Posts tagged "1004015"

Abate v. Fremont Investment & Loan, et al. (Lawyers Weekly No. 10-040-15)

NOTICE:  All slip opinions and orders are subject to formal revision and are superseded by the advance sheets and bound volumes of the Official Reports.  If you find a typographical error or other formal error, please notify the Reporter of Decisions, Supreme Judicial Court, John Adams Courthouse, 1 Pemberton Square, Suite 2500, Boston, MA, 02108-1750; (617) 557-1030;   SJC-11638   THOMAS C. ABATE  vs.  FREMONT INVESTMENT & LOAN & others.[1] Suffolk.     November 4, 2014. – March 9, 2015.   Present:  Gants, C.J., Spina, Cordy, Botsford, Duffly, Lenk, & Hines, JJ.     Real Property, Record title, Mortgage.  Mortgage, Assignment, Foreclosure.  Jurisdiction, Land Court.  Land Court, Jurisdiction.  Practice, Civil, Parties, Standing, Dismissal.       Civil action commenced in the Land Court Department on May 25, 2012.   Motions to dismiss were heard by Robert B. Foster, J.   The Supreme Judicial Court on its own initiative transferred the case from the Appeals Court.     Thomas B. Vawter for the petitioner. James L. Rogal for Deutsche Bank National Trust Company & another. Robert M. Brochin for Mortgage Electronic Registration Systems, Inc. James P. Long, pro se, amicus curiae, submitted a brief.     HINES, J.  In this appeal, we determine whether a respondent in a try title action brought pursuant to G. L. c. 240, §§ 1-5, may test the substantive merits of a petitioner’s claims in the “first step” of such an action.  The issue arises because the try title statute, in keeping with its purpose to allow a person holding record title to compel an adverse claimant to prove the merits of the adverse claimant’s interest in the property, contemplates a two-step procedure in which the substantive merits of the parties’ claims are determined at a trial.  Under our interpretation of the statute, the “first step” requires that the petitioner must satisfy the jurisdictional elements[2] of the statute and, if satisfied, the “second step” requires the adverse claimant either to bring an action to assert the claim to title, or to disclaim an interest in the property.  Bevilacqua v. Rodriguez, 460 Mass. 762, 766 (2011), citing G. L. c. 240, § 1.  Recognizing the potential conflict between jurisdictional determinations and a petitioner’s right under the statute to compel an adverse claimant to bring his or her own action to assert that claim, we transferred the petitioner’s appeal to this court on our own motion.  For the reasons explained below, we affirm the Land Court judgment dismissing his petition. Background.  1.  Procedural history.  The petitioner, Thomas C. Abate, brought this action in the Land Court asserting that a purported assignment of a mortgage was invalid and, thereby, indirectly challenging a foreclosure by Deutsche Bank National Trust Company, as trustee for Carrington Mortgage Loan Trust, […]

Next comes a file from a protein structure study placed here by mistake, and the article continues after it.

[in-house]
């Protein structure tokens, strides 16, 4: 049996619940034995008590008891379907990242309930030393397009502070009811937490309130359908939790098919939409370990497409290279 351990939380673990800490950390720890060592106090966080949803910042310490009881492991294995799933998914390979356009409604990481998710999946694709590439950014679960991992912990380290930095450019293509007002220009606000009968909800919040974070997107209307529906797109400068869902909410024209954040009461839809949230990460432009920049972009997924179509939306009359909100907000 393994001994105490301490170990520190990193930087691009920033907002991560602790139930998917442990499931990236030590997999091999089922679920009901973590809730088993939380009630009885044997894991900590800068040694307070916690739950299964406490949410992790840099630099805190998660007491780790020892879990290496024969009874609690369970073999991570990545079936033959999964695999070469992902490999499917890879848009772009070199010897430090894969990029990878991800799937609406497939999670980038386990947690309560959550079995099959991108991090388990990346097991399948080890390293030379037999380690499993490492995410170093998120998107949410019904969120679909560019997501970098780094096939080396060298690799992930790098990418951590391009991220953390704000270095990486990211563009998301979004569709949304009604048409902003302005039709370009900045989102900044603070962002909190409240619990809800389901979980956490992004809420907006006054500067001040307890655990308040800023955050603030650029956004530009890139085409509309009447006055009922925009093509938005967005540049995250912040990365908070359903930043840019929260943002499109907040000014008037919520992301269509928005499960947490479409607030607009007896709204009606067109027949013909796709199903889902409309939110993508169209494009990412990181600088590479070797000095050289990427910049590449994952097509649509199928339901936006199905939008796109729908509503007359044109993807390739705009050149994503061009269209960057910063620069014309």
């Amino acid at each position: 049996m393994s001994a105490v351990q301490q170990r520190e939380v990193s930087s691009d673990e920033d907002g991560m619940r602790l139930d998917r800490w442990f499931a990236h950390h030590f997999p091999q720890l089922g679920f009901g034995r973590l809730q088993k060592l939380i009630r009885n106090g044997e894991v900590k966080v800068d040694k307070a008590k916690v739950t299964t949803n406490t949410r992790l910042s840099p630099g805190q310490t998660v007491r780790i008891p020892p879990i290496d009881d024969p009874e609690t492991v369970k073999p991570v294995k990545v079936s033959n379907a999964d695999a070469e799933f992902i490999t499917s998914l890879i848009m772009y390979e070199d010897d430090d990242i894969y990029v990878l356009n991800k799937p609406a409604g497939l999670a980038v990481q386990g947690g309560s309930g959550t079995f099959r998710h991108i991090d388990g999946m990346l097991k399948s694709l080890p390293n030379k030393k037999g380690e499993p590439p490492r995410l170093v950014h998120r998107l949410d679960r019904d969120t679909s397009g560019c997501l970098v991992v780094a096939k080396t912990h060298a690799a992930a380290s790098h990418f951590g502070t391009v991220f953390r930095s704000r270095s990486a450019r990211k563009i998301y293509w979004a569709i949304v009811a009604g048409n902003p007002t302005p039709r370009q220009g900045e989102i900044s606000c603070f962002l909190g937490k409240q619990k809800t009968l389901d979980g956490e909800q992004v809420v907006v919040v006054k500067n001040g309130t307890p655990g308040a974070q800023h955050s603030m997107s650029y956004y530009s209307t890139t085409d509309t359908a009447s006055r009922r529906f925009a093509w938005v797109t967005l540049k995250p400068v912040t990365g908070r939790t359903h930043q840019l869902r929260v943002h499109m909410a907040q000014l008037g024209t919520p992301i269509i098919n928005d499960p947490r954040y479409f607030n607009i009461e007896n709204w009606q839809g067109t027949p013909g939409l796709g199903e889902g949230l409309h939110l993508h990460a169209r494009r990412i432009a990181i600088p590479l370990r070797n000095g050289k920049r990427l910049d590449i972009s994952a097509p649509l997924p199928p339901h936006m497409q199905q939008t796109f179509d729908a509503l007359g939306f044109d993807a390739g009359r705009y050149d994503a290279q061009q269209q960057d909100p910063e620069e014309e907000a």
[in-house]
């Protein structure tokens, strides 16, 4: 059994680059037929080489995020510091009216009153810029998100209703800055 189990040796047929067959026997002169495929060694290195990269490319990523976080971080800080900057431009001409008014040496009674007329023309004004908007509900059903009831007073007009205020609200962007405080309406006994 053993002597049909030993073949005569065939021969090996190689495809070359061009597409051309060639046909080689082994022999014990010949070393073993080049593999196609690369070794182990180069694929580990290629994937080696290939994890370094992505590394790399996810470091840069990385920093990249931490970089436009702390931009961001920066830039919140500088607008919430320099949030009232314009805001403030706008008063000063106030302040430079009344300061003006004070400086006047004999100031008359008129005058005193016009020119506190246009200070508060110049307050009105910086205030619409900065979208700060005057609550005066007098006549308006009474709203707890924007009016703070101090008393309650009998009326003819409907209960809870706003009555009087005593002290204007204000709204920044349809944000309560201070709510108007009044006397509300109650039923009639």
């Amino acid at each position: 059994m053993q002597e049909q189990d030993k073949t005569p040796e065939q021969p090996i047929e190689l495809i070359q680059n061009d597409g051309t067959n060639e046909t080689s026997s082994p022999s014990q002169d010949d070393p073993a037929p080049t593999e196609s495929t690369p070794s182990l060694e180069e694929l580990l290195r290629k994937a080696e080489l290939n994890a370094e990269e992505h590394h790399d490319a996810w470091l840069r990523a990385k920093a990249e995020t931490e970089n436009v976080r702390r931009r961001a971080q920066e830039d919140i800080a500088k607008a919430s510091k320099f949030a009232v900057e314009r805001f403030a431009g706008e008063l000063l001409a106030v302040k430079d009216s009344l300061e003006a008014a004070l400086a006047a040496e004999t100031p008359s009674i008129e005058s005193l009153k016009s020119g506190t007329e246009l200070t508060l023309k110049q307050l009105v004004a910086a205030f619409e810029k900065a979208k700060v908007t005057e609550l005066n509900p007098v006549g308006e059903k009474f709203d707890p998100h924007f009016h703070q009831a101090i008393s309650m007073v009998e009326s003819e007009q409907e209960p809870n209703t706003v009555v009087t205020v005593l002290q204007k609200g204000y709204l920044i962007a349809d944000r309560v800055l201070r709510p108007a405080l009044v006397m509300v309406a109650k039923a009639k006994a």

Posted by Massachusetts Legal Resources - March 9, 2015 at 5:37 pm

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